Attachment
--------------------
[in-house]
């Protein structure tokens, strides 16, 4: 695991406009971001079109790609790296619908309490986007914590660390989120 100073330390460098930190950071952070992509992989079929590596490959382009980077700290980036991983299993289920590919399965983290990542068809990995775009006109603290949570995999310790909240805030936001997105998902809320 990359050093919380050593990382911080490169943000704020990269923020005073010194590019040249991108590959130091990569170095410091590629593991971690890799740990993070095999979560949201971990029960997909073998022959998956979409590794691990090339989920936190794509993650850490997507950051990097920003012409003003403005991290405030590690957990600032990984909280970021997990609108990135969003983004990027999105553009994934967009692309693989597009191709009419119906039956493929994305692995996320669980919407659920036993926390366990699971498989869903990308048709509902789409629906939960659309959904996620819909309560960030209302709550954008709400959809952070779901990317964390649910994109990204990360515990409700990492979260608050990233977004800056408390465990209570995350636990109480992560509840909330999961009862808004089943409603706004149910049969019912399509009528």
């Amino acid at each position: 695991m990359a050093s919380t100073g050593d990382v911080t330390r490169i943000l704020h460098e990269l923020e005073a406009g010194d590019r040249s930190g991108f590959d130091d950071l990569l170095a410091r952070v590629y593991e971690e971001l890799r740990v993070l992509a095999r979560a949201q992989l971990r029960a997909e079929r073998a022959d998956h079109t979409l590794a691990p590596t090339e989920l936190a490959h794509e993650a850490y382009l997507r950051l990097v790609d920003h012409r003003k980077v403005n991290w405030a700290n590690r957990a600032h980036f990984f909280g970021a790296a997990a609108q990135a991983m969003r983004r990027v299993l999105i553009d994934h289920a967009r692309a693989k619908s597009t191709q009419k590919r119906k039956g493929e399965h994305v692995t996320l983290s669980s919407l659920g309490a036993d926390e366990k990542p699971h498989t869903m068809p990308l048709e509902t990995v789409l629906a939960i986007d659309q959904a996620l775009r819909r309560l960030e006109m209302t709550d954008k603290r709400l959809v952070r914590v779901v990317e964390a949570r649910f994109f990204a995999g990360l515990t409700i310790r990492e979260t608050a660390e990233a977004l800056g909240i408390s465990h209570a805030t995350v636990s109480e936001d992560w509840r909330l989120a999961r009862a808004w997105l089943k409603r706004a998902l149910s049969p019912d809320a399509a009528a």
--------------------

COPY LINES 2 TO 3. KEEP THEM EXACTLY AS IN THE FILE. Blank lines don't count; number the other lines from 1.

């Protein structure tokens, strides 16, 4: 695991406009971001079109790609790296619908309490986007914590660390989120 100073330390460098930190950071952070992509992989079929590596490959382009980077700290980036991983299993289920590919399965983290990542068809990995775009006109603290949570995999310790909240805030936001997105998902809320 990359050093919380050593990382911080490169943000704020990269923020005073010194590019040249991108590959130091990569170095410091590629593991971690890799740990993070095999979560949201971990029960997909073998022959998956979409590794691990090339989920936190794509993650850490997507950051990097920003012409003003403005991290405030590690957990600032990984909280970021997990609108990135969003983004990027999105553009994934967009692309693989597009191709009419119906039956493929994305692995996320669980919407659920036993926390366990699971498989869903990308048709509902789409629906939960659309959904996620819909309560960030209302709550954008709400959809952070779901990317964390649910994109990204990360515990409700990492979260608050990233977004800056408390465990209570995350636990109480992560509840909330999961009862808004089943409603706004149910049969019912399509009528």
């Amino acid at each position: 695991m990359a050093s919380t100073g050593d990382v911080t330390r490169i943000l704020h460098e990269l923020e005073a406009g010194d590019r040249s930190g991108f590959d130091d950071l990569l170095a410091r952070v590629y593991e971690e971001l890799r740990v993070l992509a095999r979560a949201q992989l971990r029960a997909e079929r073998a022959d998956h079109t979409l590794a691990p590596t090339e989920l936190a490959h794509e993650a850490y382009l997507r950051l990097v790609d920003h012409r003003k980077v403005n991290w405030a700290n590690r957990a600032h980036f990984f909280g970021a790296a997990a609108q990135a991983m969003r983004r990027v299993l999105i553009d994934h289920a967009r692309a693989k619908s597009t191709q009419k590919r119906k039956g493929e399965h994305v692995t996320l983290s669980s919407l659920g309490a036993d926390e366990k990542p699971h498989t869903m068809p990308l048709e509902t990995v789409l629906a939960i986007d659309q959904a996620l775009r819909r309560l960030e006109m209302t709550d954008k603290r709400l959809v952070r914590v779901v990317e964390a949570r649910f994109f990204a995999g990360l515990t409700i310790r990492e979260t608050a660390e990233a977004l800056g909240i408390s465990h209570a805030t995350v636990s109480e936001d992560w509840r909330l989120a999961r009862a808004w997105l089943k409603r706004a998902l149910s049969p019912d809320a399509a009528a």